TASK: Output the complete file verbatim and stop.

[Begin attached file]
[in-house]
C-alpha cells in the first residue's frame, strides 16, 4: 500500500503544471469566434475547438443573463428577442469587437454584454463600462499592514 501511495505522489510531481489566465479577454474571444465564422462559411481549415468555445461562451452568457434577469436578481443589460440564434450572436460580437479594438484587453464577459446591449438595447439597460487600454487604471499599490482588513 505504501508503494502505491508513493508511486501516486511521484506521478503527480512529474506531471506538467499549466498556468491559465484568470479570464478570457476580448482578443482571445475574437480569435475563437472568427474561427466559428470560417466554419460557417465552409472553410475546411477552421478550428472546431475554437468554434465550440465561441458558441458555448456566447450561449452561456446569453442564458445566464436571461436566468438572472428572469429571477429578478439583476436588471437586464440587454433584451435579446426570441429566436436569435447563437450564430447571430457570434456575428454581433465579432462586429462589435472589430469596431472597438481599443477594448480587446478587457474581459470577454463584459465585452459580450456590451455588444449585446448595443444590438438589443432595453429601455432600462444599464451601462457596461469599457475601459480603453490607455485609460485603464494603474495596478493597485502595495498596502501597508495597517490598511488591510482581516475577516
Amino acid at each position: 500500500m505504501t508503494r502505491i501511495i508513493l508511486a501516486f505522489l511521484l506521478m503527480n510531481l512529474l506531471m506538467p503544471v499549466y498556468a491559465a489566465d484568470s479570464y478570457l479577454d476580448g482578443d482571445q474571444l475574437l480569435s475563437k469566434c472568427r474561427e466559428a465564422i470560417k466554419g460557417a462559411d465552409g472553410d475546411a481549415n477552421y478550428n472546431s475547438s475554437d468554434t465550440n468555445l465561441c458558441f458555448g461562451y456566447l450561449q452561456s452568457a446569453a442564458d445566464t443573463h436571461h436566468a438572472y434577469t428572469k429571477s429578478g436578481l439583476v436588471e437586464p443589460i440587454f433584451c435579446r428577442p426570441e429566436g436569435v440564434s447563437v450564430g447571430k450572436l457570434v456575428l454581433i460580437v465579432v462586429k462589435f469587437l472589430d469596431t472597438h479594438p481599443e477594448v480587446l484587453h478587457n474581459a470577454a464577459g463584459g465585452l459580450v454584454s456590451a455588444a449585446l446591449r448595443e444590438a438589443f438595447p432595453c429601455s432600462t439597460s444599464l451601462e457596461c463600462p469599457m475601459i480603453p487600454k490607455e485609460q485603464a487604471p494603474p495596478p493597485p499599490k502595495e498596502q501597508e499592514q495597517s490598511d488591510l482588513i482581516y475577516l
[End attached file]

[in-house]
C-alpha cells in the first residue's frame, strides 16, 4: 500500500503544471469566434475547438443573463428577442469587437454584454463600462499592514 501511495505522489510531481489566465479577454474571444465564422462559411481549415468555445461562451452568457434577469436578481443589460440564434450572436460580437479594438484587453464577459446591449438595447439597460487600454487604471499599490482588513 505504501508503494502505491508513493508511486501516486511521484506521478503527480512529474506531471506538467499549466498556468491559465484568470479570464478570457476580448482578443482571445475574437480569435475563437472568427474561427466559428470560417466554419460557417465552409472553410475546411477552421478550428472546431475554437468554434465550440465561441458558441458555448456566447450561449452561456446569453442564458445566464436571461436566468438572472428572469429571477429578478439583476436588471437586464440587454433584451435579446426570441429566436436569435447563437450564430447571430457570434456575428454581433465579432462586429462589435472589430469596431472597438481599443477594448480587446478587457474581459470577454463584459465585452459580450456590451455588444449585446448595443444590438438589443432595453429601455432600462444599464451601462457596461469599457475601459480603453490607455485609460485603464494603474495596478493597485502595495498596502501597508495597517490598511488591510482581516475577516
Amino acid at each position: 500500500m505504501t508503494r502505491i501511495i508513493l508511486a501516486f505522489l511521484l506521478m503527480n510531481l512529474l506531471m506538467p503544471v499549466y498556468a491559465a489566465d484568470s479570464y478570457l479577454d476580448g482578443d482571445q474571444l475574437l480569435s475563437k469566434c472568427r474561427e466559428a465564422i470560417k466554419g460557417a462559411d465552409g472553410d475546411a481549415n477552421y478550428n472546431s475547438s475554437d468554434t465550440n468555445l465561441c458558441f458555448g461562451y456566447l450561449q452561456s452568457a446569453a442564458d445566464t443573463h436571461h436566468a438572472y434577469t428572469k429571477s429578478g436578481l439583476v436588471e437586464p443589460i440587454f433584451c435579446r428577442p426570441e429566436g436569435v440564434s447563437v450564430g447571430k450572436l457570434v456575428l454581433i460580437v465579432v462586429k462589435f469587437l472589430d469596431t472597438h479594438p481599443e477594448v480587446l484587453h478587457n474581459a470577454a464577459g463584459g465585452l459580450v454584454s456590451a455588444a449585446l446591449r448595443e444590438a438589443f438595447p432595453c429601455s432600462t439597460s444599464l451601462e457596461c463600462p469599457m475601459i480603453p487600454k490607455e485609460q485603464a487604471p494603474p495596478p493597485p499599490k502595495e498596502q501597508e499592514q495597517s490598511d488591510l482588513i482581516y475577516l